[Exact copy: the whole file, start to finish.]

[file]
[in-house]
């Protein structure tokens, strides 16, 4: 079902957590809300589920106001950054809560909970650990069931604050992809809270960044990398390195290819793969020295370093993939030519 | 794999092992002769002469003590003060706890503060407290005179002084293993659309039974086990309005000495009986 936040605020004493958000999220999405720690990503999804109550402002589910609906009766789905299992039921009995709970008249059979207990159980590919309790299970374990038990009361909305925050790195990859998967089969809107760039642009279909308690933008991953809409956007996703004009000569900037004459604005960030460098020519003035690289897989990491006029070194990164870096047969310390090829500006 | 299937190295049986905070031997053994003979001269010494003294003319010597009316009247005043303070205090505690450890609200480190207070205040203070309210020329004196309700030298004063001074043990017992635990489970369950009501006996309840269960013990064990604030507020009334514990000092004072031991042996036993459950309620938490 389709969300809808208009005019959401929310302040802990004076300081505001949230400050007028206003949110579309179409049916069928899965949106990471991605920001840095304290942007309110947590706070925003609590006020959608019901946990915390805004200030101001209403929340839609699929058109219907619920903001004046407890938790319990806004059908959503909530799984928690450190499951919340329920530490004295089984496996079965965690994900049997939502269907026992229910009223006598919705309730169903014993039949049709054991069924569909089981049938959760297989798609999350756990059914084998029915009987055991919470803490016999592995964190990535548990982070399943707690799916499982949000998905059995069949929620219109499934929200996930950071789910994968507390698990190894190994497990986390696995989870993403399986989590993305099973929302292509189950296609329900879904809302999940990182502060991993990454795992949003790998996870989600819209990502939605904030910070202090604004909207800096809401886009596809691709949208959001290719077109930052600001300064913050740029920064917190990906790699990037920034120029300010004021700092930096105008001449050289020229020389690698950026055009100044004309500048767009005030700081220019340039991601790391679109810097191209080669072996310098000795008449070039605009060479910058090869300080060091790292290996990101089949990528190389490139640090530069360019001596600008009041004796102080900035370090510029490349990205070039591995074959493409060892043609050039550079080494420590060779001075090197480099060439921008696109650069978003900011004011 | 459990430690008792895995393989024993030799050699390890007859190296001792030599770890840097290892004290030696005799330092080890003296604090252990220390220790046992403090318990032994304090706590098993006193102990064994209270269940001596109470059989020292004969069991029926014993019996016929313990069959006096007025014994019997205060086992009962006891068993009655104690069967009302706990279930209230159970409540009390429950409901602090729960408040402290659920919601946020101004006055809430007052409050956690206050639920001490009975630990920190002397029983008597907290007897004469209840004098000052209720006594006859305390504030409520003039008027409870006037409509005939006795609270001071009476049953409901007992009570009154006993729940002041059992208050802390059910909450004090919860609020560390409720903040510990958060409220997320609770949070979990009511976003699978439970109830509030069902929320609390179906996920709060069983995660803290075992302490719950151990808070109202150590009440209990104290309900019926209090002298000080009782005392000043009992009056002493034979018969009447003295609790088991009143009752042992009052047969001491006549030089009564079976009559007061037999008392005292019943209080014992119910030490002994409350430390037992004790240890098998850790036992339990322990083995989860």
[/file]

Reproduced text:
[in-house]
């Protein structure tokens, strides 16, 4: 079902957590809300589920106001950054809560909970650990069931604050992809809270960044990398390195290819793969020295370093993939030519 | 794999092992002769002469003590003060706890503060407290005179002084293993659309039974086990309005000495009986 936040605020004493958000999220999405720690990503999804109550402002589910609906009766789905299992039921009995709970008249059979207990159980590919309790299970374990038990009361909305925050790195990859998967089969809107760039642009279909308690933008991953809409956007996703004009000569900037004459604005960030460098020519003035690289897989990491006029070194990164870096047969310390090829500006 | 299937190295049986905070031997053994003979001269010494003294003319010597009316009247005043303070205090505690450890609200480190207070205040203070309210020329004196309700030298004063001074043990017992635990489970369950009501006996309840269960013990064990604030507020009334514990000092004072031991042996036993459950309620938490 389709969300809808208009005019959401929310302040802990004076300081505001949230400050007028206003949110579309179409049916069928899965949106990471991605920001840095304290942007309110947590706070925003609590006020959608019901946990915390805004200030101001209403929340839609699929058109219907619920903001004046407890938790319990806004059908959503909530799984928690450190499951919340329920530490004295089984496996079965965690994900049997939502269907026992229910009223006598919705309730169903014993039949049709054991069924569909089981049938959760297989798609999350756990059914084998029915009987055991919470803490016999592995964190990535548990982070399943707690799916499982949000998905059995069949929620219109499934929200996930950071789910994968507390698990190894190994497990986390696995989870993403399986989590993305099973929302292509189950296609329900879904809302999940990182502060991993990454795992949003790998996870989600819209990502939605904030910070202090604004909207800096809401886009596809691709949208959001290719077109930052600001300064913050740029920064917190990906790699990037920034120029300010004021700092930096105008001449050289020229020389690698950026055009100044004309500048767009005030700081220019340039991601790391679109810097191209080669072996310098000795008449070039605009060479910058090869300080060091790292290996990101089949990528190389490139640090530069360019001596600008009041004796102080900035370090510029490349990205070039591995074959493409060892043609050039550079080494420590060779001075090197480099060439921008696109650069978003900011004011 | 459990430690008792895995393989024993030799050699390890007859190296001792030599770890840097290892004290030696005799330092080890003296604090252990220390220790046992403090318990032994304090706590098993006193102990064994209270269940001596109470059989020292004969069991029926014993019996016929313990069959006096007025014994019997205060086992009962006891068993009655104690069967009302706990279930209230159970409540009390429950409901602090729960408040402290659920919601946020101004006055809430007052409050956690206050639920001490009975630990920190002397029983008597907290007897004469209840004098000052209720006594006859305390504030409520003039008027409870006037409509005939006795609270001071009476049953409901007992009570009154006993729940002041059992208050802390059910909450004090919860609020560390409720903040510990958060409220997320609770949070979990009511976003699978439970109830509030069902929320609390179906996920709060069983995660803290075992302490719950151990808070109202150590009440209990104290309900019926209090002298000080009782005392000043009992009056002493034979018969009447003295609790088991009143009752042992009052047969001491006549030089009564079976009559007061037999008392005292019943209080014992119910030490002994409350430390037992004790240890098998850790036992339990322990083995989860």